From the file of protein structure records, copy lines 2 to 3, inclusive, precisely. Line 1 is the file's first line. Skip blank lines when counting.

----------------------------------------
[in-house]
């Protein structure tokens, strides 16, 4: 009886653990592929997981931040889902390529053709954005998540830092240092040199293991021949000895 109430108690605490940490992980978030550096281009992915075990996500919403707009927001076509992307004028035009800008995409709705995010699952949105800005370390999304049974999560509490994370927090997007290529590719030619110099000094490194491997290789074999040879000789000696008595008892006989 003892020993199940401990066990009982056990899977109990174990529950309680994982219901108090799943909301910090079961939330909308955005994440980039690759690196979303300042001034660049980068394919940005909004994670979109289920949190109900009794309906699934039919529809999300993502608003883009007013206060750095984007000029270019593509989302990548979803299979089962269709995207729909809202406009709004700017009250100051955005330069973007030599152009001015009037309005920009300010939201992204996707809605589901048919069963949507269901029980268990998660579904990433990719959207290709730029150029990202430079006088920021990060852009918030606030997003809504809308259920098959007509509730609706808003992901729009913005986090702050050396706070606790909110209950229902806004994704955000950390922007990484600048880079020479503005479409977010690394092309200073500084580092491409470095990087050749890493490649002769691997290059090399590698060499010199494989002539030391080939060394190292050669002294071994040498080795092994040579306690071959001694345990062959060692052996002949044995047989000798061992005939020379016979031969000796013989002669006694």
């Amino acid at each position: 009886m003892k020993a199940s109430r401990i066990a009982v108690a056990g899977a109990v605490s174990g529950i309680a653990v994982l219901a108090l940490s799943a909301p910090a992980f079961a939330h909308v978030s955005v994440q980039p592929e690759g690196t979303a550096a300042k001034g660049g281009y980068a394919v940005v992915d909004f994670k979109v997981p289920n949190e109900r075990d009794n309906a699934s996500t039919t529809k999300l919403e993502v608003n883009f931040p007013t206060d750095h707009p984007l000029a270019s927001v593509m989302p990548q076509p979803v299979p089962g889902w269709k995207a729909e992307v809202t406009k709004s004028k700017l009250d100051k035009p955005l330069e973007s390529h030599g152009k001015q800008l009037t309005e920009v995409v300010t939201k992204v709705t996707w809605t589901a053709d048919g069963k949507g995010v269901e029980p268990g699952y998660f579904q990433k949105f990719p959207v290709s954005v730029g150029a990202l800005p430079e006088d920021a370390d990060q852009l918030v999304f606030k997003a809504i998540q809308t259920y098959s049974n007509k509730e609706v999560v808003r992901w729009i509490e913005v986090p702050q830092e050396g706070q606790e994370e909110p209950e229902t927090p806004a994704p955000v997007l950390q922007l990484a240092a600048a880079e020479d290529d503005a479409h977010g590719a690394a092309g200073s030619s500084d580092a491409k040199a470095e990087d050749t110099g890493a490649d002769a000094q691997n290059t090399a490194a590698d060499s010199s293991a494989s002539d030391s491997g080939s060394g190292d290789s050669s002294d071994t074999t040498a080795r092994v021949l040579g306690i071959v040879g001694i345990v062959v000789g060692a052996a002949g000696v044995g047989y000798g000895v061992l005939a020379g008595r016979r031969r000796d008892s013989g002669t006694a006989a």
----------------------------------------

């Protein structure tokens, strides 16, 4: 009886653990592929997981931040889902390529053709954005998540830092240092040199293991021949000895 109430108690605490940490992980978030550096281009992915075990996500919403707009927001076509992307004028035009800008995409709705995010699952949105800005370390999304049974999560509490994370927090997007290529590719030619110099000094490194491997290789074999040879000789000696008595008892006989 003892020993199940401990066990009982056990899977109990174990529950309680994982219901108090799943909301910090079961939330909308955005994440980039690759690196979303300042001034660049980068394919940005909004994670979109289920949190109900009794309906699934039919529809999300993502608003883009007013206060750095984007000029270019593509989302990548979803299979089962269709995207729909809202406009709004700017009250100051955005330069973007030599152009001015009037309005920009300010939201992204996707809605589901048919069963949507269901029980268990998660579904990433990719959207290709730029150029990202430079006088920021990060852009918030606030997003809504809308259920098959007509509730609706808003992901729009913005986090702050050396706070606790909110209950229902806004994704955000950390922007990484600048880079020479503005479409977010690394092309200073500084580092491409470095990087050749890493490649002769691997290059090399590698060499010199494989002539030391080939060394190292050669002294071994040498080795092994040579306690071959001694345990062959060692052996002949044995047989000798061992005939020379016979031969000796013989002669006694």
């Amino acid at each position: 009886m003892k020993a199940s109430r401990i066990a009982v108690a056990g899977a109990v605490s174990g529950i309680a653990v994982l219901a108090l940490s799943a909301p910090a992980f079961a939330h909308v978030s955005v994440q980039p592929e690759g690196t979303a550096a300042k001034g660049g281009y980068a394919v940005v992915d909004f994670k979109v997981p289920n949190e109900r075990d009794n309906a699934s996500t039919t529809k999300l919403e993502v608003n883009f931040p007013t206060d750095h707009p984007l000029a270019s927001v593509m989302p990548q076509p979803v299979p089962g889902w269709k995207a729909e992307v809202t406009k709004s004028k700017l009250d100051k035009p955005l330069e973007s390529h030599g152009k001015q800008l009037t309005e920009v995409v300010t939201k992204v709705t996707w809605t589901a053709d048919g069963k949507g995010v269901e029980p268990g699952y998660f579904q990433k949105f990719p959207v290709s954005v730029g150029a990202l800005p430079e006088d920021a370390d990060q852009l918030v999304f606030k997003a809504i998540q809308t259920y098959s049974n007509k509730e609706v999560v808003r992901w729009i509490e913005v986090p702050q830092e050396g706070q606790e994370e909110p209950e229902t927090p806004a994704p955000v997007l950390q922007l990484a240092a600048a880079e020479d290529d503005a479409h977010g590719a690394a092309g200073s030619s500084d580092a491409k040199a470095e990087d050749t110099g890493a490649d002769a000094q691997n290059t090399a490194a590698d060499s010199s293991a494989s002539d030391s491997g080939s060394g190292d290789s050669s002294d071994t074999t040498a080795r092994v021949l040579g306690i071959v040879g001694i345990v062959v000789g060692a052996a002949g000696v044995g047989y000798g000895v061992l005939a020379g008595r016979r031969r000796d008892s013989g002669t006694a006989a």